MFA in Graphic Design In April 2020, Graphic Design paved the way as the first program to conduct a remote residency, and this year the program held another successful round of remote residencies. In the fall 2020 residency, the program hosted guest designers ANTIONETTE CARROLL, JAMAL NXEDLANA, MALICK KEBE, NGADI SMART, and OLIVIER LEBRUN. In the spring 2021 residency, guest designers included JAMES CHAE, KAITLIN CHAN, SAKURA NOMIYAMA, MANUEL KREBS, and RAFAEL ATTIAS (’15 F). In early 2021, VCFA conferred an honorary Doctorate of Humane Letters to CHERYL D. MILLER. Miller is a designer known for her diversity, equity, and inclusion work and her advocacy for Black graphic designers. The Graphic Design program was proud to honor such a prominent and important member of the design community. The MFA in Graphic Design program was named a 2021 Top Graphic Design program by GDUSA and Intelligent.com. VCFA’s program was ranked as number one and the “most intelligent pick” compared to a list of 348 top educational programs.
Left: Debbie Ridpath Ohi, winter 2019 WCYA visiting writer
MFA in Writing for Children & Young Adults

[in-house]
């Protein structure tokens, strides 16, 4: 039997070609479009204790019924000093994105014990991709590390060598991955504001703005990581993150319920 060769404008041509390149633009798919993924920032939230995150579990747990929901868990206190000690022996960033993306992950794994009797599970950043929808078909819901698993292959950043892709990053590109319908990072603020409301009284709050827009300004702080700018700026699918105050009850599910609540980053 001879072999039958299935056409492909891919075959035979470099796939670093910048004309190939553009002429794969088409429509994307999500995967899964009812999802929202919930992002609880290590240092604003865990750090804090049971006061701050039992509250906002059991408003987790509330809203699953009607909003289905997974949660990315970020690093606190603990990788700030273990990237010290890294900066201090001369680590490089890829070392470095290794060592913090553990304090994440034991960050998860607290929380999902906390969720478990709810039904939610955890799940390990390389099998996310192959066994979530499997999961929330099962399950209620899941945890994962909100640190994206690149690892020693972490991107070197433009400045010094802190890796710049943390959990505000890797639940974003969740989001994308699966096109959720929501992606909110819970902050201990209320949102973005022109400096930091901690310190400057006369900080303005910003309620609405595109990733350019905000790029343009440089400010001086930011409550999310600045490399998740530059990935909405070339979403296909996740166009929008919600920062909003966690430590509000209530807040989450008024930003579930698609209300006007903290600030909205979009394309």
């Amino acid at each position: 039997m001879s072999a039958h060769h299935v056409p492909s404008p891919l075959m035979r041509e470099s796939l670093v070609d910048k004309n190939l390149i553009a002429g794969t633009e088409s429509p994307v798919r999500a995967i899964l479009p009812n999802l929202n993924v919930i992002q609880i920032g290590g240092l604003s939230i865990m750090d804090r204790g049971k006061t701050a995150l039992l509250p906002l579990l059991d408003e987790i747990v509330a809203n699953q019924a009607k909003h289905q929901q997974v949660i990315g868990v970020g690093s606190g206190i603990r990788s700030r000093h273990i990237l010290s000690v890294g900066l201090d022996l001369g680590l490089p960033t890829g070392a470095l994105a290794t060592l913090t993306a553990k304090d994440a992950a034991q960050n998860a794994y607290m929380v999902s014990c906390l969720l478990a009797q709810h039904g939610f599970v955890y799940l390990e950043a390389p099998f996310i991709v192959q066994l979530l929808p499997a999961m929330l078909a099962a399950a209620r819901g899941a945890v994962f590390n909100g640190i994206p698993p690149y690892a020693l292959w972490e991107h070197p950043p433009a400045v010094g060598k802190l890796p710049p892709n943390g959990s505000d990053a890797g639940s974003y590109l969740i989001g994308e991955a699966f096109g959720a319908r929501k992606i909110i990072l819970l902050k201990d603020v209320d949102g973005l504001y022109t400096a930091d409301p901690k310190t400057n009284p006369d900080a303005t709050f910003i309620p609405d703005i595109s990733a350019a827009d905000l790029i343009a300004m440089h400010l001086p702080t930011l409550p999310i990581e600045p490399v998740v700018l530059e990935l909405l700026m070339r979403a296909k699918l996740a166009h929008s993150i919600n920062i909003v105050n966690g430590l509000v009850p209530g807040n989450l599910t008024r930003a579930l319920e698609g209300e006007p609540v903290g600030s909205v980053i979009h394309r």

MFA in Writing The Writing program has been a longstanding cornerstone at VCFA, and in 2021 the program celebrated its fortieth anniversary. The program has grown tremendously in its four-decade run, and it only continued to grow in the past year with new expansions, hires, and curriculum updates. In 2021, the Writing & Publishing program graduated its last class and will now be welcomed into the Writing program as a new study option for incoming students. The program introduced four additional new study options for current students, including cross-disciplinary opportunities and deep explorations into the intersections of form. In spring 2021, the International MFA in Creative Writing & Literary Translation program held its seventh and final residency and celebrated its first graduates. The remote residency focused on Southeast Asian writing and literature, featuring some of the most important and celebrated writers and translators of Singapore, Thailand, Malaysia, Vietnam, the Philippines, and Indonesia. Students Zoomed in from a span of 16 time zones (from Los Angeles to Hokkaido). In order to best serve students, opportunities for translation study will continue to be offered through our Writing program (including an MFA in Literary Translation, as well as semester-long opportunities for study in translation), and international residencies will resume post-pandemic. On top of expanding upon exciting new curricular paths, in 2021 the Writing program welcomed new faculty members in fiction MICHAEL CROLEY and SÁMUEL KỌ ỌLÁWỌ ỌLÉ (’19 WP), and distinguished visiting CNF writer EMILY BERNARD. Finally, the program’s winter 2021 residency included visiting writers LAURIE JEAN (’10), ALEX MARZANOLESNEVICH, AIMEE NEZHUKUMATATHIL, and TOMMY ORANGE. The summer 2021 residency featured visiting writers PAIGE ACKERSON-KIELY (’05), KHALED MATTAWA, JERALD WALKER, LAURA VAN DEN BERG, and PAUL YOON.